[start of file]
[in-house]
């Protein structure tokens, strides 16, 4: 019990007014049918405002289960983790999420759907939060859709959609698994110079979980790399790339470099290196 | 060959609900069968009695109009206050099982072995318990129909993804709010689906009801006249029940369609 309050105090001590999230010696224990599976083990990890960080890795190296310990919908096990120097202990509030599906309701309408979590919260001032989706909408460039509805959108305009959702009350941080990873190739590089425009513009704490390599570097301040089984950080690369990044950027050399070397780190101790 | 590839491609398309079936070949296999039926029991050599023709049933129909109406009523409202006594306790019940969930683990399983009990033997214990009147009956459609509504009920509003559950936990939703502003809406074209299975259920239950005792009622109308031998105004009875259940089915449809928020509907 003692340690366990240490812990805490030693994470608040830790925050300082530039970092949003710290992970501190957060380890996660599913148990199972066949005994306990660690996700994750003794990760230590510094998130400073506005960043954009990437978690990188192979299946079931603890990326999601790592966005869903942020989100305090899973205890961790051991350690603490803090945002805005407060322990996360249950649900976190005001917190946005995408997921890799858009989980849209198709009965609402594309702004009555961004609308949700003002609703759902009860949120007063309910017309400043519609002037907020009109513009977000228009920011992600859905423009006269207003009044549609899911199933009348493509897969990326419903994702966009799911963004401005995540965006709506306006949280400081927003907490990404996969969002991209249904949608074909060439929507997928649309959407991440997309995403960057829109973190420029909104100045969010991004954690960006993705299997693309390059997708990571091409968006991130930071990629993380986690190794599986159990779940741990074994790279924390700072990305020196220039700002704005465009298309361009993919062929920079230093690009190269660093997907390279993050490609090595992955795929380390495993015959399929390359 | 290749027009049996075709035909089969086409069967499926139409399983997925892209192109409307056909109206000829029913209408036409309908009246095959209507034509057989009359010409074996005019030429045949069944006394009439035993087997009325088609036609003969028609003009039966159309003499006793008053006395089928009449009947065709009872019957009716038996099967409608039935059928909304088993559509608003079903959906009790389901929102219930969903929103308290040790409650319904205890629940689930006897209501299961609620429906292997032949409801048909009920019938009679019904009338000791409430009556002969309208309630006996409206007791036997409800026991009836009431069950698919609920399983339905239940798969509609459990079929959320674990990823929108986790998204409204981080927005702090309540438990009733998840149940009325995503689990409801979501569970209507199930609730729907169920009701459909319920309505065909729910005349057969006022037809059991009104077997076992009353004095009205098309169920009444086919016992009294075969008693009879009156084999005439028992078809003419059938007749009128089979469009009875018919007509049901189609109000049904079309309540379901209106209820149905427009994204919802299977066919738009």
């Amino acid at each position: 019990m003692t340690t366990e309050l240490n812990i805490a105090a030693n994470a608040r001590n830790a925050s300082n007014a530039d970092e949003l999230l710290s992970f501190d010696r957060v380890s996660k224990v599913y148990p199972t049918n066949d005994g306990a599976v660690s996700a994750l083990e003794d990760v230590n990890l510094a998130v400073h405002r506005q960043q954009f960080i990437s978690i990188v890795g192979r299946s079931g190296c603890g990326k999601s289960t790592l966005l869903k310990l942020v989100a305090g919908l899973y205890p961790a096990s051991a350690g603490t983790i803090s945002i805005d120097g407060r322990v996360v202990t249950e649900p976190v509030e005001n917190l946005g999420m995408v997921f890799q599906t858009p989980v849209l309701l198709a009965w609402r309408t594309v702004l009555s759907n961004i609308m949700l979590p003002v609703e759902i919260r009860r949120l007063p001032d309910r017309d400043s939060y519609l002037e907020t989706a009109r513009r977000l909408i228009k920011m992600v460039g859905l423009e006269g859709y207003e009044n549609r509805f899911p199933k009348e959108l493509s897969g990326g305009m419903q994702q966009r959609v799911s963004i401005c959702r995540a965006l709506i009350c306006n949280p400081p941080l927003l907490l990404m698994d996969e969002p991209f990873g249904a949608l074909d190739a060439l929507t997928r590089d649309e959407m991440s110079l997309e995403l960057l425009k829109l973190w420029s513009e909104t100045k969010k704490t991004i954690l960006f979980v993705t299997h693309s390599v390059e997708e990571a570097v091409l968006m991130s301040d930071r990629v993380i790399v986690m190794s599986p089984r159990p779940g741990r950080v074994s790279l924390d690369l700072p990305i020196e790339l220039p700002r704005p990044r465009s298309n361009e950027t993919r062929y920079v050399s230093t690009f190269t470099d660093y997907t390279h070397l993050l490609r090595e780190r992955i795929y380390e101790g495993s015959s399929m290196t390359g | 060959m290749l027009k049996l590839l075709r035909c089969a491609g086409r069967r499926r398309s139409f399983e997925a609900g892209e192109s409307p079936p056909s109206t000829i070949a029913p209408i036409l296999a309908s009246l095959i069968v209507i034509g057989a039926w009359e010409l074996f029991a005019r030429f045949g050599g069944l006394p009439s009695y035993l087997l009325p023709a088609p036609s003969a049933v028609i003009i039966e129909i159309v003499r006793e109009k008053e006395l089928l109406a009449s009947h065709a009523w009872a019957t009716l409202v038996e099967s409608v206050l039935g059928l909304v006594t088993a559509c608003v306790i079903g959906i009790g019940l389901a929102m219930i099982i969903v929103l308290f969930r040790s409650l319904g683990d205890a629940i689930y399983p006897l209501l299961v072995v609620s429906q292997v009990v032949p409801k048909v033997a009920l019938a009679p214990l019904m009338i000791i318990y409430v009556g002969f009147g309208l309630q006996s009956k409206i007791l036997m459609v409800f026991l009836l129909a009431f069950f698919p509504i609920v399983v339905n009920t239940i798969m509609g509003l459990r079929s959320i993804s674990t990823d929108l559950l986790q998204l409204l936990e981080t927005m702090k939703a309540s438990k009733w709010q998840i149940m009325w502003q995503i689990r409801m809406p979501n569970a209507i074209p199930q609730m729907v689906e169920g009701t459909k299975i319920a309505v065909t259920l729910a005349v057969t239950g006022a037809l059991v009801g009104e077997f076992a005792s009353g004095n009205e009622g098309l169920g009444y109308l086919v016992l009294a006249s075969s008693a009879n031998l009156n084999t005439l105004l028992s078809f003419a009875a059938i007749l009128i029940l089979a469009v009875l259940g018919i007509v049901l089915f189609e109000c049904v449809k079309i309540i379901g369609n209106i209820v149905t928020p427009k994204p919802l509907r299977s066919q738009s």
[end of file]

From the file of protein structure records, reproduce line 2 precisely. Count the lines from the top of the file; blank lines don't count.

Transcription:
């Protein structure tokens, strides 16, 4: 019990007014049918405002289960983790999420759907939060859709959609698994110079979980790399790339470099290196 | 060959609900069968009695109009206050099982072995318990129909993804709010689906009801006249029940369609 309050105090001590999230010696224990599976083990990890960080890795190296310990919908096990120097202990509030599906309701309408979590919260001032989706909408460039509805959108305009959702009350941080990873190739590089425009513009704490390599570097301040089984950080690369990044950027050399070397780190101790 | 590839491609398309079936070949296999039926029991050599023709049933129909109406009523409202006594306790019940969930683990399983009990033997214990009147009956459609509504009920509003559950936990939703502003809406074209299975259920239950005792009622109308031998105004009875259940089915449809928020509907 003692340690366990240490812990805490030693994470608040830790925050300082530039970092949003710290992970501190957060380890996660599913148990199972066949005994306990660690996700994750003794990760230590510094998130400073506005960043954009990437978690990188192979299946079931603890990326999601790592966005869903942020989100305090899973205890961790051991350690603490803090945002805005407060322990996360249950649900976190005001917190946005995408997921890799858009989980849209198709009965609402594309702004009555961004609308949700003002609703759902009860949120007063309910017309400043519609002037907020009109513009977000228009920011992600859905423009006269207003009044549609899911199933009348493509897969990326419903994702966009799911963004401005995540965006709506306006949280400081927003907490990404996969969002991209249904949608074909060439929507997928649309959407991440997309995403960057829109973190420029909104100045969010991004954690960006993705299997693309390059997708990571091409968006991130930071990629993380986690190794599986159990779940741990074994790279924390700072990305020196220039700002704005465009298309361009993919062929920079230093690009190269660093997907390279993050490609090595992955795929380390495993015959399929390359 | 290749027009049996075709035909089969086409069967499926139409399983997925892209192109409307056909109206000829029913209408036409309908009246095959209507034509057989009359010409074996005019030429045949069944006394009439035993087997009325088609036609003969028609003009039966159309003499006793008053006395089928009449009947065709009872019957009716038996099967409608039935059928909304088993559509608003079903959906009790389901929102219930969903929103308290040790409650319904205890629940689930006897209501299961609620429906292997032949409801048909009920019938009679019904009338000791409430009556002969309208309630006996409206007791036997409800026991009836009431069950698919609920399983339905239940798969509609459990079929959320674990990823929108986790998204409204981080927005702090309540438990009733998840149940009325995503689990409801979501569970209507199930609730729907169920009701459909319920309505065909729910005349057969006022037809059991009104077997076992009353004095009205098309169920009444086919016992009294075969008693009879009156084999005439028992078809003419059938007749009128089979469009009875018919007509049901189609109000049904079309309540379901209106209820149905427009994204919802299977066919738009």